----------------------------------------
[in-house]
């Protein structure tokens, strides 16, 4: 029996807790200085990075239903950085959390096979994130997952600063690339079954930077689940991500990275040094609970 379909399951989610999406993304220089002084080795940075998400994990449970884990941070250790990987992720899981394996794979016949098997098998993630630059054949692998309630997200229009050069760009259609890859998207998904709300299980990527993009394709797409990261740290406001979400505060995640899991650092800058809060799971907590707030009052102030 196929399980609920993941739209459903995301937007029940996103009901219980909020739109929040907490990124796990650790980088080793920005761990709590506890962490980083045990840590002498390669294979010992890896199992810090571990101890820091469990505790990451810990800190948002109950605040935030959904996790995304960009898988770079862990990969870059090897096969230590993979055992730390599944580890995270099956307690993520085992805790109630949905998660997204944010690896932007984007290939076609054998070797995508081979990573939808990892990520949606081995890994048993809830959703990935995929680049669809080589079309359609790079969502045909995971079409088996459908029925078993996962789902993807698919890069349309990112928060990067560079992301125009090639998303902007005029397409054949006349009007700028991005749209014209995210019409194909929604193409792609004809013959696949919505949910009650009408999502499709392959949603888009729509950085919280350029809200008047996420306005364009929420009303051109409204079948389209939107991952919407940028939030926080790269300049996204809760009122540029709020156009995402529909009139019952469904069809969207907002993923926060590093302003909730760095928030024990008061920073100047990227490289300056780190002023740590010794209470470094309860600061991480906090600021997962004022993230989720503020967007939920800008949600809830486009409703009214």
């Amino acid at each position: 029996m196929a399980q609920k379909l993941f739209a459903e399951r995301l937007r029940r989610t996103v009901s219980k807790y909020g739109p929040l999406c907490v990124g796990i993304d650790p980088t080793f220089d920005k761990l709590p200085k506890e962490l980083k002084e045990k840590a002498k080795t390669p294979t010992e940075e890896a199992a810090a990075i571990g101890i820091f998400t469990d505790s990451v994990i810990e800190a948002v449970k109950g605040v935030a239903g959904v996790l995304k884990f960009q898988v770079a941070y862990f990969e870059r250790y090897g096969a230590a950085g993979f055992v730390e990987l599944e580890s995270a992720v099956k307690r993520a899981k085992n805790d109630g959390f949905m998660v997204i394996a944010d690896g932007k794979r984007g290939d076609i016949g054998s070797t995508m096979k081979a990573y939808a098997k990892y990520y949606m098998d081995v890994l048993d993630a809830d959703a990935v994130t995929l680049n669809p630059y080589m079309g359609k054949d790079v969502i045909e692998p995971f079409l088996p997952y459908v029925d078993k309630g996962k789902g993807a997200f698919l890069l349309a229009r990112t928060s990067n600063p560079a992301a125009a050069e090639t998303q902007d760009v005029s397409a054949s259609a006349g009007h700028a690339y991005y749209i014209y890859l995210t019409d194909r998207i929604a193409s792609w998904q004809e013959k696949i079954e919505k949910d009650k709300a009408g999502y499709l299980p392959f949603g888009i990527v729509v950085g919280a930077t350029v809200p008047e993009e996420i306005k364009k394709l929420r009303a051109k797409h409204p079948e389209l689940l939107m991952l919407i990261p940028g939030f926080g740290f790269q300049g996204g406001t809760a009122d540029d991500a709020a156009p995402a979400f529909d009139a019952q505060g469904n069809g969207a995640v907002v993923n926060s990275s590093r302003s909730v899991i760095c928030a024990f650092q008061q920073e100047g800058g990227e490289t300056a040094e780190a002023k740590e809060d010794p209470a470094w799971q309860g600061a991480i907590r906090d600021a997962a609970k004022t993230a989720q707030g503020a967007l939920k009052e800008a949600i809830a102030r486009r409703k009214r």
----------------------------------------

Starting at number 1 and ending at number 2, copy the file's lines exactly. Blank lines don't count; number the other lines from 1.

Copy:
[in-house]
């Protein structure tokens, strides 16, 4: 029996807790200085990075239903950085959390096979994130997952600063690339079954930077689940991500990275040094609970 379909399951989610999406993304220089002084080795940075998400994990449970884990941070250790990987992720899981394996794979016949098997098998993630630059054949692998309630997200229009050069760009259609890859998207998904709300299980990527993009394709797409990261740290406001979400505060995640899991650092800058809060799971907590707030009052102030 196929399980609920993941739209459903995301937007029940996103009901219980909020739109929040907490990124796990650790980088080793920005761990709590506890962490980083045990840590002498390669294979010992890896199992810090571990101890820091469990505790990451810990800190948002109950605040935030959904996790995304960009898988770079862990990969870059090897096969230590993979055992730390599944580890995270099956307690993520085992805790109630949905998660997204944010690896932007984007290939076609054998070797995508081979990573939808990892990520949606081995890994048993809830959703990935995929680049669809080589079309359609790079969502045909995971079409088996459908029925078993996962789902993807698919890069349309990112928060990067560079992301125009090639998303902007005029397409054949006349009007700028991005749209014209995210019409194909929604193409792609004809013959696949919505949910009650009408999502499709392959949603888009729509950085919280350029809200008047996420306005364009929420009303051109409204079948389209939107991952919407940028939030926080790269300049996204809760009122540029709020156009995402529909009139019952469904069809969207907002993923926060590093302003909730760095928030024990008061920073100047990227490289300056780190002023740590010794209470470094309860600061991480906090600021997962004022993230989720503020967007939920800008949600809830486009409703009214």